Commerce did in fact develop as appropriate to the Corviale's geometry of dreary and dark corridors. The Corviale is recognized as a thriving center for the narcotics trade, prostitution, and a variety of criminal activities. The business perfectly matches the architectural and urban form. If you want retail commerce and schools, then you simply need to change the geometry.

Another view of the Corviale Building. (Photo courtesy of Flickr user Matteo Dudek)
Tearing down the Corviale is a great opportunity for human-scale urbanism. But there also exist strong obstacles of a deep ideological nature. I urge readers around the world to watch this battle because the modernists and their political allies could choose to make a last stand. It is not simply an argument about a monstrous and ugly building, but about the monstrous and ugly ideology that permitted such a building (and many others like it) to be built in the first place. Losing Corviale to New Urbanism could well represent the beginning of the end of totalitarian rule in urban morphology, and so for the entrenched ideologues, it's worth fighting to preserve it.
The Corviale was sadly built just at the time when the US recognized that monstrous social housing blocks were an inhuman mistake, a failed experiment on a massive scale. Pruitt-Igoe in Saint Louis began to be dynamited by the Government in 1972, whereas Corviale was begun at exactly this time. It’s a pity that the Italian architecture community did not learn from American mistakes, as it would have saved them a lot of grief. Corviale was called "visionary", a term still used in Italian academia. Urban crimes against humanity are taught to architecture students as examples to follow, and their architects presented as heroes. Severe criticism of inhuman housing projects in Italy over several decades has not made the slightest difference.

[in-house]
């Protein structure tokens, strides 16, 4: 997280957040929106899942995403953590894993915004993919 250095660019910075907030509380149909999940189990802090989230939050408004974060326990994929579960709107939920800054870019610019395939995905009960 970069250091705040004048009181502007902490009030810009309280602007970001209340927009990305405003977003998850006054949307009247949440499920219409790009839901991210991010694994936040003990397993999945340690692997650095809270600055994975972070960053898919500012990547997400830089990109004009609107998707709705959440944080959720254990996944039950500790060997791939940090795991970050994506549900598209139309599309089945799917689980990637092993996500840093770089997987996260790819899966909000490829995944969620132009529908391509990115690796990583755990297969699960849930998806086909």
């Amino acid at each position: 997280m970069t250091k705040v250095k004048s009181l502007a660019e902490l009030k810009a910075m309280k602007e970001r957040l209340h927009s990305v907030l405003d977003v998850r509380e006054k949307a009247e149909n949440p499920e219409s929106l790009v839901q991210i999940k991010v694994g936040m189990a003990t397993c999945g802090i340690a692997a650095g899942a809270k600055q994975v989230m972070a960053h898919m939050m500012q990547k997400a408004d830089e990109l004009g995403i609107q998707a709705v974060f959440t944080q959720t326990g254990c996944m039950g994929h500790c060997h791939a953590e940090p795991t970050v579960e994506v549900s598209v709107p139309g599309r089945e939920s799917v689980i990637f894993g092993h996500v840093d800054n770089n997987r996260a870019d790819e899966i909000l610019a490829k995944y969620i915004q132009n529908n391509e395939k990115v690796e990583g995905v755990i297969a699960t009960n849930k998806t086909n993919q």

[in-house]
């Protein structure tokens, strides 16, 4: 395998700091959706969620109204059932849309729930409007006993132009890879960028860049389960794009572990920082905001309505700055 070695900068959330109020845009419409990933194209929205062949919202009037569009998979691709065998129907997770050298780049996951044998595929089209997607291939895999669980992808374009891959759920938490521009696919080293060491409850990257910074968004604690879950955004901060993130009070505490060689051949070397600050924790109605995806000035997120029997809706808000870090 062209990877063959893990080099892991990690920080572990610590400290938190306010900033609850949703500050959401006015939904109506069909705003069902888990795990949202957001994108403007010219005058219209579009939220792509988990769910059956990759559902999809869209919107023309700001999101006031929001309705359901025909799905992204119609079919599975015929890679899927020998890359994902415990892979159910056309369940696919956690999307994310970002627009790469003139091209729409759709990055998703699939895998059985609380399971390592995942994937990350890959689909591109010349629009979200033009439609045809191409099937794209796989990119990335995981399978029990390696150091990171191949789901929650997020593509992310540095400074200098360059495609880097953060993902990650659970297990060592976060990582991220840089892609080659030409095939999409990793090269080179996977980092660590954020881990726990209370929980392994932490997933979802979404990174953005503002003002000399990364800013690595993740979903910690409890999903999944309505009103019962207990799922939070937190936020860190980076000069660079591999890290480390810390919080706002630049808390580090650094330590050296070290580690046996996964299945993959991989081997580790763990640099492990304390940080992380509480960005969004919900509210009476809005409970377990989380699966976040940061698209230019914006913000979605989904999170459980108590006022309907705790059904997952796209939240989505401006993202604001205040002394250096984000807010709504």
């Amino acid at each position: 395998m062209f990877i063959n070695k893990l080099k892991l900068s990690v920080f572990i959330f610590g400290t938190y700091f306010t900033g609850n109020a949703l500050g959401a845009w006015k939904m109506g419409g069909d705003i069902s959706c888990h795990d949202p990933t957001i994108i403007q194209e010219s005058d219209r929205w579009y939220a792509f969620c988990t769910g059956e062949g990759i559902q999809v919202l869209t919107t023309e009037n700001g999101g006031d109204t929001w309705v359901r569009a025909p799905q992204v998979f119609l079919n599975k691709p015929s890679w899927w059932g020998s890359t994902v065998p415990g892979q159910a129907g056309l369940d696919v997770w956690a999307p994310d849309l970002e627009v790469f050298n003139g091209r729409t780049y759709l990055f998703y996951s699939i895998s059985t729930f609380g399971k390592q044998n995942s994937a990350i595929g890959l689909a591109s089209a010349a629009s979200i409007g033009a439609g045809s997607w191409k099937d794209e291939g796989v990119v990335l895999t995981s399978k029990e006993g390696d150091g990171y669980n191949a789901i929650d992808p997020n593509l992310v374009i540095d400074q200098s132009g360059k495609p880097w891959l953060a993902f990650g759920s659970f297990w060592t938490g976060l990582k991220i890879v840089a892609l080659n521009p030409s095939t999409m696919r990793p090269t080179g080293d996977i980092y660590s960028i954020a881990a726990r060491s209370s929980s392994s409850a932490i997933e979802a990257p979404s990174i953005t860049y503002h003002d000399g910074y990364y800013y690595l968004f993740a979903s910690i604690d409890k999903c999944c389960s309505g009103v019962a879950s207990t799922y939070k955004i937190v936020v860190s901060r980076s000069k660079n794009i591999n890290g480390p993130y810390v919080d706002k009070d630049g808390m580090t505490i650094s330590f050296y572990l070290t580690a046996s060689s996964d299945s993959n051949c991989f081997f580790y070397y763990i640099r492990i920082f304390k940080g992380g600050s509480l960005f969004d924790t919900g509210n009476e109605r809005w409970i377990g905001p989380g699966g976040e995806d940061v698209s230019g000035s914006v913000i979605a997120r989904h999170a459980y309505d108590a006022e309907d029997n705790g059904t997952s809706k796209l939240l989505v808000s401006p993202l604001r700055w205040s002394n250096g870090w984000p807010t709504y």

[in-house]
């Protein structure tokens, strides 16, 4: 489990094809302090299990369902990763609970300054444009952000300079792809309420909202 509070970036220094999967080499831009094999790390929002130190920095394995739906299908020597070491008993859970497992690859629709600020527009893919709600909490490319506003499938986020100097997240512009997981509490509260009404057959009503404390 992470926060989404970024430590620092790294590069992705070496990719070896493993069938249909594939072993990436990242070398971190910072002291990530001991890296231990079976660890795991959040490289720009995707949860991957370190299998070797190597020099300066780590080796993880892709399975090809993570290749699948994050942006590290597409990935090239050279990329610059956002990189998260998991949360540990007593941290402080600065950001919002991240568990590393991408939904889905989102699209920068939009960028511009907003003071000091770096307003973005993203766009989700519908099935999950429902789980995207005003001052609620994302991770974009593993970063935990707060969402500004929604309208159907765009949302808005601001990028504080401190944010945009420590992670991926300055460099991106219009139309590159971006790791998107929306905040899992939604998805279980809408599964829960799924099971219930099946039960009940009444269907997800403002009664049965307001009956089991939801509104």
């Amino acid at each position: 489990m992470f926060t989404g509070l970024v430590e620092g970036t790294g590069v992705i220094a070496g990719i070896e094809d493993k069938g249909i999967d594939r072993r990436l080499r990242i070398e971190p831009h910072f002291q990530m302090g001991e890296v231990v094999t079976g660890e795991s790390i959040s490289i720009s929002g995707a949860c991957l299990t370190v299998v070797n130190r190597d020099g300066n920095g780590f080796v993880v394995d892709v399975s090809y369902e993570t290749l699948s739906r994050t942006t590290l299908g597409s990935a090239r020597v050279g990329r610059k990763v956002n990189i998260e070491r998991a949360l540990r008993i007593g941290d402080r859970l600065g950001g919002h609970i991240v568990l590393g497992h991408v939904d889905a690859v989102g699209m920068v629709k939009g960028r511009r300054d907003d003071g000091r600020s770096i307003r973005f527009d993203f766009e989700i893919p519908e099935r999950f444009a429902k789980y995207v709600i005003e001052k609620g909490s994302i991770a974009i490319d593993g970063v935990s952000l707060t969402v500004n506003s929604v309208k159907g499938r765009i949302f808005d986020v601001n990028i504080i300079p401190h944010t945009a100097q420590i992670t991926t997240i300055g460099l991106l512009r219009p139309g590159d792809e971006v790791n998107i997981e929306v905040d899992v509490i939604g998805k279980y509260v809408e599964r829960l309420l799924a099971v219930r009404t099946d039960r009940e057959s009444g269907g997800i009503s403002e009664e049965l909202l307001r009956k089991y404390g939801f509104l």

If the reader does not mind me quoting from one of my papers, I wish to conclude on a note of warning about the seriousness of the underlying issues:
"Choosing to erect anonymous blocks without the slightest reference to the essential properties of a house, projects are then executed with pseudoscientific accuracy… they have been planned, exalted, advertised, and studied in all the universities. Those projects have been taught as positive examples to students, by architects who have transformed a vision they originally declared to be "ethical" into an "aesthetic" dimension, which ended up as a mix of mechanization and political ideology… Four examples of public housing built in Italy: Monte Amiata in Milan, Corviale in Rome, Scampia in Naples, and Zen in Palermo, were condemned by European urbanists in 1991 as being total and abysmal failures. Nevertheless, 15 years later, those very projects were spotlighted in an exhibition of innovative Italian architecture, which toured the major Italian universities. These examples, wherein similar cases gave rise to opposite lessons, underline that the discipline itself stubbornly sticks to a failed ideology."